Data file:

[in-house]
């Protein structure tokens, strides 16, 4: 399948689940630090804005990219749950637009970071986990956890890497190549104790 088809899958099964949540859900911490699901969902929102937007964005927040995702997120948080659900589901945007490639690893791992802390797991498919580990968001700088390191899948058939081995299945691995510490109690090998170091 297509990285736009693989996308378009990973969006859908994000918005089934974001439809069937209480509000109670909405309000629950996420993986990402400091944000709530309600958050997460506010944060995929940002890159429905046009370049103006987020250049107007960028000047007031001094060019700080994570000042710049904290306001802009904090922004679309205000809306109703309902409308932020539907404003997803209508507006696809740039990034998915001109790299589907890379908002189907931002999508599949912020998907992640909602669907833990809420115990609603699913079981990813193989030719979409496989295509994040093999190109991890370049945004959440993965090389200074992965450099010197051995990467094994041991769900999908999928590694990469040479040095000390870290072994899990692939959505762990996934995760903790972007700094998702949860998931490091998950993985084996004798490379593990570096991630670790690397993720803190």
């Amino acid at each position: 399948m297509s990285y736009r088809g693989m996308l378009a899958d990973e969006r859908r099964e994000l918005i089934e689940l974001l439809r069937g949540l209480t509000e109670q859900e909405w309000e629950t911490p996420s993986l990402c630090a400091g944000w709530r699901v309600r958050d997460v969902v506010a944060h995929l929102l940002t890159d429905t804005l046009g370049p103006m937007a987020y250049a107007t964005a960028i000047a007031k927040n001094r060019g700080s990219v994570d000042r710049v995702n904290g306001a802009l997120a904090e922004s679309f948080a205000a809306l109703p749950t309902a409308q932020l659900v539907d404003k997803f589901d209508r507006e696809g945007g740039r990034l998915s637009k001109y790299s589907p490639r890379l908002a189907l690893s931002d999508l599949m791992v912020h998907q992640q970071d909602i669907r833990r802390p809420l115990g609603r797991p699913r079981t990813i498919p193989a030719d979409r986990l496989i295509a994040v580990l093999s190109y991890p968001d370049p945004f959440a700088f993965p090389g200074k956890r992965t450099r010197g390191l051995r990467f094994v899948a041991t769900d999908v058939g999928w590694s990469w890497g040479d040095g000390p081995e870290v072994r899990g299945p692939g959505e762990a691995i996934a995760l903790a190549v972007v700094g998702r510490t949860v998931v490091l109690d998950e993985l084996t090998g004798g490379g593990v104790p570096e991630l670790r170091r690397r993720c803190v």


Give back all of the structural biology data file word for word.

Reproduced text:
[in-house]
């Protein structure tokens, strides 16, 4: 399948689940630090804005990219749950637009970071986990956890890497190549104790 088809899958099964949540859900911490699901969902929102937007964005927040995702997120948080659900589901945007490639690893791992802390797991498919580990968001700088390191899948058939081995299945691995510490109690090998170091 297509990285736009693989996308378009990973969006859908994000918005089934974001439809069937209480509000109670909405309000629950996420993986990402400091944000709530309600958050997460506010944060995929940002890159429905046009370049103006987020250049107007960028000047007031001094060019700080994570000042710049904290306001802009904090922004679309205000809306109703309902409308932020539907404003997803209508507006696809740039990034998915001109790299589907890379908002189907931002999508599949912020998907992640909602669907833990809420115990609603699913079981990813193989030719979409496989295509994040093999190109991890370049945004959440993965090389200074992965450099010197051995990467094994041991769900999908999928590694990469040479040095000390870290072994899990692939959505762990996934995760903790972007700094998702949860998931490091998950993985084996004798490379593990570096991630670790690397993720803190």
């Amino acid at each position: 399948m297509s990285y736009r088809g693989m996308l378009a899958d990973e969006r859908r099964e994000l918005i089934e689940l974001l439809r069937g949540l209480t509000e109670q859900e909405w309000e629950t911490p996420s993986l990402c630090a400091g944000w709530r699901v309600r958050d997460v969902v506010a944060h995929l929102l940002t890159d429905t804005l046009g370049p103006m937007a987020y250049a107007t964005a960028i000047a007031k927040n001094r060019g700080s990219v994570d000042r710049v995702n904290g306001a802009l997120a904090e922004s679309f948080a205000a809306l109703p749950t309902a409308q932020l659900v539907d404003k997803f589901d209508r507006e696809g945007g740039r990034l998915s637009k001109y790299s589907p490639r890379l908002a189907l690893s931002d999508l599949m791992v912020h998907q992640q970071d909602i669907r833990r802390p809420l115990g609603r797991p699913r079981t990813i498919p193989a030719d979409r986990l496989i295509a994040v580990l093999s190109y991890p968001d370049p945004f959440a700088f993965p090389g200074k956890r992965t450099r010197g390191l051995r990467f094994v899948a041991t769900d999908v058939g999928w590694s990469w890497g040479d040095g000390p081995e870290v072994r899990g299945p692939g959505e762990a691995i996934a995760l903790a190549v972007v700094g998702r510490t949860v998931v490091l109690d998950e993985l084996t090998g004798g490379g593990v104790p570096e991630l670790r170091r690397r993720c803190v």